The Evening Brief: Texas Headlines for Sept. 26, 2012

Culled:

•   Cruz waves off Sadler’s claim he’d gut federal college loans (The Dallas Morning News): "Texas GOP Senate nominee Ted Cruz on Wednesday dismissed Democratic foe Paul Sadler’s criticism that Cruz’s proposal to abolish the U.S. Department of Education would jeopardize federal student loan programs for college students. 'Of course not,' Cruz said after an Austin appearance. 'Student aid is critically important. … In my life, education opened doors for my parents and for me that never would’ve been opened,' he said."

•   Gary Johnson: Ron Paul write-in 'meaningless' (Politico): "Former New Mexico Gov. Gary Johnson, the Libertarian presidential candidate, said Wednesday that writing in Rep. Ron Paul’s name on the November ballot 'will effectively be meaningless.'"

•   NRSC hints it's having second thoughts about Akin (Politico): "The National Republican Senatorial Committee, which vowed not to spend a dime on Todd Akin if he stayed in the race, is striking a more conciliatory tone with the controversial Missouri Senate candidate. Rob Jesmer, executive director of the committee, said in a Wednesday statement that his campaign committee would 'continue to monitor this race' and that Akin is the 'far more preferable candidate' now that a Tuesday drop-out deadline has passed."

•   Texas Republican, California Democrat say bipartisanship is not dead (Houston Chronicle): "Two politicians from opposite sides of the aisle looked like old friends at a forum on civil discourse in West Texas. Tired of being labeled as members of the 'least productive Congress,' Ted Poe, a Texas Republican, and Janice Hahn, a California Democrat, came together at their alma mater, Abilene Christian University, to prove that doing so was possible."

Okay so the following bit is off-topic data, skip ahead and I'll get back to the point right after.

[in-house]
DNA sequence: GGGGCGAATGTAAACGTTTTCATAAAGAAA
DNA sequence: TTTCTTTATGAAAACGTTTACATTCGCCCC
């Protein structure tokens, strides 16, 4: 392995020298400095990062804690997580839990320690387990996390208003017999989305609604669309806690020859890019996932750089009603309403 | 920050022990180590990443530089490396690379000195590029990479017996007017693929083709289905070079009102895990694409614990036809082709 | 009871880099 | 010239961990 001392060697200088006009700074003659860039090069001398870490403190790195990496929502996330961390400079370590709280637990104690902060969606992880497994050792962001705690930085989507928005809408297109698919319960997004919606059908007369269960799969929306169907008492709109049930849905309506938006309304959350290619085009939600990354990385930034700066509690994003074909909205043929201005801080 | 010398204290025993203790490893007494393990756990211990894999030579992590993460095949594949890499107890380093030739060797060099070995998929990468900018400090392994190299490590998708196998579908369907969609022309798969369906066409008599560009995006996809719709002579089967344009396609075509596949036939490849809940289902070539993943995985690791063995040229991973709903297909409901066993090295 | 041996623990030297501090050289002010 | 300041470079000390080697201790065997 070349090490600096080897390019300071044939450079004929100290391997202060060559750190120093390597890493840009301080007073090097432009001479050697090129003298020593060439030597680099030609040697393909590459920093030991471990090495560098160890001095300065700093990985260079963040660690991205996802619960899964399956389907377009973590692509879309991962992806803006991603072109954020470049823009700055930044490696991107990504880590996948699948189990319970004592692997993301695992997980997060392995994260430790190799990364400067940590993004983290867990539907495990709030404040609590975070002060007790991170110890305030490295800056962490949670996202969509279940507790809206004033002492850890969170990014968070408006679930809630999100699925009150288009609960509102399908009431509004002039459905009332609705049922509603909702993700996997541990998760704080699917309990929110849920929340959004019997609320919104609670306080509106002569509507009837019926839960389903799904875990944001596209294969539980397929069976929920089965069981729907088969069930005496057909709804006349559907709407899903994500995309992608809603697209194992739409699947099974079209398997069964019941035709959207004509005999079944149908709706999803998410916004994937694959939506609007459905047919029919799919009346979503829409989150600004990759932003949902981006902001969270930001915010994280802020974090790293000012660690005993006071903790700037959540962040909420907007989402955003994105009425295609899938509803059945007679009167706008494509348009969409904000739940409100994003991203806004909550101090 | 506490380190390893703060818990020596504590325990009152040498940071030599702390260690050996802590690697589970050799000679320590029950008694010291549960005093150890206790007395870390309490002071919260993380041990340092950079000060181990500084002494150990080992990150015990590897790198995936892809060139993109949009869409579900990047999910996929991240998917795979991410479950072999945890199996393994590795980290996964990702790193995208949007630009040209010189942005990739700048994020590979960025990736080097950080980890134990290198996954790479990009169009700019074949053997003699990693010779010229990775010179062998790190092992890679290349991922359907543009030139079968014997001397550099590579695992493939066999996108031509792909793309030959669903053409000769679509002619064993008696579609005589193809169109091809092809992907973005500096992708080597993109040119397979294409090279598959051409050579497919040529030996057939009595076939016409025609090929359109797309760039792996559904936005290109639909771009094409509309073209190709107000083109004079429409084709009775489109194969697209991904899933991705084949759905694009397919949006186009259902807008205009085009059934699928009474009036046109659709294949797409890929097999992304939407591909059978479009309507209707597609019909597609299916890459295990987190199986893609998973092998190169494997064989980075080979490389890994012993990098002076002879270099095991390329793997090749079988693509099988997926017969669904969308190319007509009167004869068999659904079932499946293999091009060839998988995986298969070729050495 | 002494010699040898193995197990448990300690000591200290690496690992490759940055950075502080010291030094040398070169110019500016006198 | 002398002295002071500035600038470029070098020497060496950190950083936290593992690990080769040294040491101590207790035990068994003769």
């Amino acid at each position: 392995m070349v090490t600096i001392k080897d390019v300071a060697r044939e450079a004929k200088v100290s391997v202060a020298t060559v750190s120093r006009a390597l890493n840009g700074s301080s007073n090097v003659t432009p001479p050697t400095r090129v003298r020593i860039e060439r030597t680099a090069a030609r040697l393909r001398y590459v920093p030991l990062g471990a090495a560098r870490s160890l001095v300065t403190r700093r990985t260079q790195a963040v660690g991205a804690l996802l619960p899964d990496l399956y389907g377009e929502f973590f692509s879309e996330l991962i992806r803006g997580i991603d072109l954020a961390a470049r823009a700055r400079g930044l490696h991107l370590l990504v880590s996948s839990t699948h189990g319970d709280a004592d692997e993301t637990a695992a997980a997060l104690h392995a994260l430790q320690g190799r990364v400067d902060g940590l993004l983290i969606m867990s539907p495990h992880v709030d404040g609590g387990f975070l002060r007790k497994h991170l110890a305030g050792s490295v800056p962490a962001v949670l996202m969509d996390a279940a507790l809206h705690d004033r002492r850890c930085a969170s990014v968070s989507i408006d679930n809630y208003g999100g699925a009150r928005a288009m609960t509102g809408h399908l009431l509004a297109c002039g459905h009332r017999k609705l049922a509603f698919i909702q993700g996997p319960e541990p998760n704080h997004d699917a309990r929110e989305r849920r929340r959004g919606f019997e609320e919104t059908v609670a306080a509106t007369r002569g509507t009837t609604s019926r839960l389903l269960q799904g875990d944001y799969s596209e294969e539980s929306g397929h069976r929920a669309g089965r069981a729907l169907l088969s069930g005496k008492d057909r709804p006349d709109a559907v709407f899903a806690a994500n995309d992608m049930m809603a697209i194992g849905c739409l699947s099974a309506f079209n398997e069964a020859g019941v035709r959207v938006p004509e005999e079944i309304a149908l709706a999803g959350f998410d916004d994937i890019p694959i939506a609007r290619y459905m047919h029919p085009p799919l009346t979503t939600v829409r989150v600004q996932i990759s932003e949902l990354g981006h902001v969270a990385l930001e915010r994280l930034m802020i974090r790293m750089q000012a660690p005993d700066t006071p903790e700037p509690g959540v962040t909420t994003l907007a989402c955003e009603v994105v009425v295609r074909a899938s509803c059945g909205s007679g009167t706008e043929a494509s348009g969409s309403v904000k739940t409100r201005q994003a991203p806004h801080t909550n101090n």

•   Vt. begins shipping radioactive waste to Texas (The Associated Press): "Nearly 20 years after the Vermont and Texas Legislatures first agreed to have Vermont ship low-level radioactive waste to the Lone Star State, the first shipment of waste has been made."

•   When Will the Driverless Car Travel to Texas? (KUT News): "Robots can perform surgery, build machinery, trade stocks, and even write news stories. And now they can drive cars. California legalized so-called self-driving cars yesterday. Nevada has actually issued a drivers license to a robot car. And while Texas isn't exactly stepping on the gas with regards to driverless cars, it isn't stuck in neutral either."

New in The Texas Tribune:

•   Report: Family Planning Cuts Caused More Than 50 Clinics to Close: "Massive cuts lawmakers made to family planning funding in Texas caused 53 clinics statewide to close, according to a report published by the New England Journal of Medicine on Wednesday. Other clinics reduced services. Advocates for funding worry Texas' poorest women are going without care."

•   TribuneFest: A Conversation with Castro and Cruz: "At the 2012 Texas Tribune Festival, I interviewed San Antonio Mayor Julián Castro and Republican U.S. Senate nominee Ted Cruz about a range of national and state issues, including taxes, health care and immigration."

•   Interactive: The Uninsured in Texas: "Texas has more uninsured residents than any other state, according to the U.S. Census Bureau. This interactive shows demographics of the uninsured and how many people could be insured by 2014 if federal reform is implemented, according to projections by the Hobby Center."

Texas Tribune donors or members may be quoted or mentioned in our stories, or may be the subject of them. For a complete list of contributors, click here.